The Caveboy was running the 12K race, so when the runners assembled for the start we wished each other luck and my Long Run Buddy and I positioned ourselves nearish the front for the half marathon.  At 7:00 sharp, Chad Haffa, the race organizer, yelled “Go!” and we were off.  We settled in at what felt like a comfortably fast pace for the first out-and-back leg.  LRB had MapMyRun going, so he called out splits for the first few miles.  We were hanging around an 8:20-8:30 pace, which was a little faster than I was aiming for, but it felt pretty comfortable.  There were few mile markers on the course (it actually only may have been at mile 2/11), but somewhere around three and a half miles in my watch found its bearings and I had pace data.  For the next several miles I tried to soak up the scenery and serenity of the place and just enjoy the run.  LRB and I split up around mile 7–he was ready to pick up the pace  and I was feeling like I needed to reign it in a bit.  I slowed to about an 8:40 and plugged along on my own for a few more miles.

I could only judge the distance left based on my assumed pace and overall time, but I guessed the next aid station I encountered to be about mile 10.  I tried to confirm this with the volunteers, but they cheerfully informed me that they had no idea where they were.  I for some reason found this to be quite charming and picked up my cadence a bit.  I passed another runner about half a mile later who agreed with the 10-10.5 estimate, at which point I felt much more confident about my pace to the finish.  The morning was definitely getting warmer, but I was happy with how I was running at that point.  I’ve never considered myself a strong heat runner, but I was holding my own at a faster pace than I expected.  With about half a mile left I passed one more runner, chatted briefly, and then focused on surging to the finish line.

I crossed the line in 1:53:26, less than 4 minutes off  my PR.  Given the trail, the weather, and the fact that I never really made myself hurt, I was thrilled with the race.  The sentiment was further reinforced when I was handed a cold can of beer before 9 AM.  (Breakfast of Champions.)  LRB had finished a few minutes ahead of me, the Caveboy was relaxing with his libations already, and soon we were cheering for the award of the giant pinecones to the overall winners.  (Seriously, best race trophies ever.)  The full results were posted Monday, and I came in second in my age group and was the seventh overall woman.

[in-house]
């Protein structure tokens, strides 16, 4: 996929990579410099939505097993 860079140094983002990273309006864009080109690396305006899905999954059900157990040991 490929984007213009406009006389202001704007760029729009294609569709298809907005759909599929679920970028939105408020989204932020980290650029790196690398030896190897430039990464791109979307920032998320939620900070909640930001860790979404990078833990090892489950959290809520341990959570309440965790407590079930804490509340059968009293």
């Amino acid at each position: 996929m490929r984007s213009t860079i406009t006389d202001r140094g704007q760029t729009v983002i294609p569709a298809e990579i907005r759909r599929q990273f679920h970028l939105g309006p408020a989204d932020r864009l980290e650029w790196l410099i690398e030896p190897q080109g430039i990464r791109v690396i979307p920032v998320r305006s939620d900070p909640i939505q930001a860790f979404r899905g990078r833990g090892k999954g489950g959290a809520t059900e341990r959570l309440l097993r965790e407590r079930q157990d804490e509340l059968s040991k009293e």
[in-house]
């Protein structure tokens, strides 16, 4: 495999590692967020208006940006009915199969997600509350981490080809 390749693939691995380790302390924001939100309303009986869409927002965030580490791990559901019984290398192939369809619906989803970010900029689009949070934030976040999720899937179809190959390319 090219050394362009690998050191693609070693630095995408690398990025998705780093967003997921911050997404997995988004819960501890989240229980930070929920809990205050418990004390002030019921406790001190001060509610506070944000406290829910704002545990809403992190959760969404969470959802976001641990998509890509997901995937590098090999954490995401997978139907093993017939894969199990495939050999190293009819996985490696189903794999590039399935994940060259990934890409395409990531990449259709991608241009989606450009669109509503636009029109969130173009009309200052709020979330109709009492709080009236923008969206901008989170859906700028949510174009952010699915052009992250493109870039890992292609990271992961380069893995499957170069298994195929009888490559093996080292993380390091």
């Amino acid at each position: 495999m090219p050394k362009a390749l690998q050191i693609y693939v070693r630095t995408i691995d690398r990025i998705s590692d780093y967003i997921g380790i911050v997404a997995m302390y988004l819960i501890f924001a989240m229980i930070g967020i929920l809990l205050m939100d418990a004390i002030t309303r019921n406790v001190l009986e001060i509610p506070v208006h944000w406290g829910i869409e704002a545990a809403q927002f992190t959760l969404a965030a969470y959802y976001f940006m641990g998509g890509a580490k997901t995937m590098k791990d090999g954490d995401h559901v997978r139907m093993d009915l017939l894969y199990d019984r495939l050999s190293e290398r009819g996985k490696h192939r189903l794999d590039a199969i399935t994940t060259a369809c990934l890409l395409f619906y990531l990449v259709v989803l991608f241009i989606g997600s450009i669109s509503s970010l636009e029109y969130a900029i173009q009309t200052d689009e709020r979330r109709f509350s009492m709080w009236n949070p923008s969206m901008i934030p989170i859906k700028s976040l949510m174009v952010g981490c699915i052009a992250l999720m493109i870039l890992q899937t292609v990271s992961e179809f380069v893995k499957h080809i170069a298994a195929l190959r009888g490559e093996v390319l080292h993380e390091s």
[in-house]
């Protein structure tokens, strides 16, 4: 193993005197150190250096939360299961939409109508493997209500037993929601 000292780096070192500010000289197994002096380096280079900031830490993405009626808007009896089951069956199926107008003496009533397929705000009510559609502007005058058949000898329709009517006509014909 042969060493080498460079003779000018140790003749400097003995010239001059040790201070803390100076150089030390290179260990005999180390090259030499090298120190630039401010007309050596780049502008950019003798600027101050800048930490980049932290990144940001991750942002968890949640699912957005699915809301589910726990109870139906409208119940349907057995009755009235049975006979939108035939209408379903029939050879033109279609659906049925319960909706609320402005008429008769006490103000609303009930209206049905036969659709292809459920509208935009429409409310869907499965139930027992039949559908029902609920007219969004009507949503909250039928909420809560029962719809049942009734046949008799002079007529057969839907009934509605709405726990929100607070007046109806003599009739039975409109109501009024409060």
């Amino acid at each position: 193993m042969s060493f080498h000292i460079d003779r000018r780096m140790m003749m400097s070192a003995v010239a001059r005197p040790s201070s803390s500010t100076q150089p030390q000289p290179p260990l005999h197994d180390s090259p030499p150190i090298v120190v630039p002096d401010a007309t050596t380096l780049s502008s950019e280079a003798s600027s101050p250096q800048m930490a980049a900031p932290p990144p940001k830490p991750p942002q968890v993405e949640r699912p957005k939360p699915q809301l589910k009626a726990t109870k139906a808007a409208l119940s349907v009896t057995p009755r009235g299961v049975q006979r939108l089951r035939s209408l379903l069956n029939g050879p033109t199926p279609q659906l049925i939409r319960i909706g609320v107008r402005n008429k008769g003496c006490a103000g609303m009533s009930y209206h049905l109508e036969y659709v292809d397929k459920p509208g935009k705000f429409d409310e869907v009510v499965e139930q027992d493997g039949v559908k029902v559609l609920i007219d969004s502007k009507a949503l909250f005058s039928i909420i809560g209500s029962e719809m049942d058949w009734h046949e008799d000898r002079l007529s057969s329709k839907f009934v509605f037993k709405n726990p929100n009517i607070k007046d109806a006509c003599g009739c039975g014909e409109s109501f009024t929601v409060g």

My one regret of this race was the untimely demise of my beloved gen2 iPod Shuffle.  I usually clip it to a loop I sewed onto the hip of all of my running shorts and skirts, but the stitching pulled out about a quarter mile into the race and I moved it to my bra strap instead.  I promptly forgot about its new location and proceeded to dump water on my head and down my bra at every aid station.  It actually continued to function for the rest of the race, but when I tried it the next day it was unresponsive.  Oddly, the following day it worked again, but has refused to turn on since then.  I tried packing it in kitty litter to dry it out to no avail (good Paleo girl that I am, I have no rice).  I finally gave in this morning and ordered a new (used) one on Amazon.

Anyway, the rest of the weekend was what the Caveboy described as “one of the most tiring, relaxing weekends we have ever had.”  We surfed, kayaked, and stand-up paddle boarded (which I officially love).  I also squeezed in a short barefoot run on the beach before our flight on Sunday.  I’ve been a bit off schedule on running this week, but I did a 5.5 mile run at my parents’ cabin on Monday, a 5-mile tempo at race pace and a 1% grade on Tuesday, 3 miles easy yesterday, and a 7 mile tempo a touch faster than race pace this morning.  My long run is slated for Saturday, and next week the final build up to the taper officially begins.

Happy Unofficial Autumn!

~ModC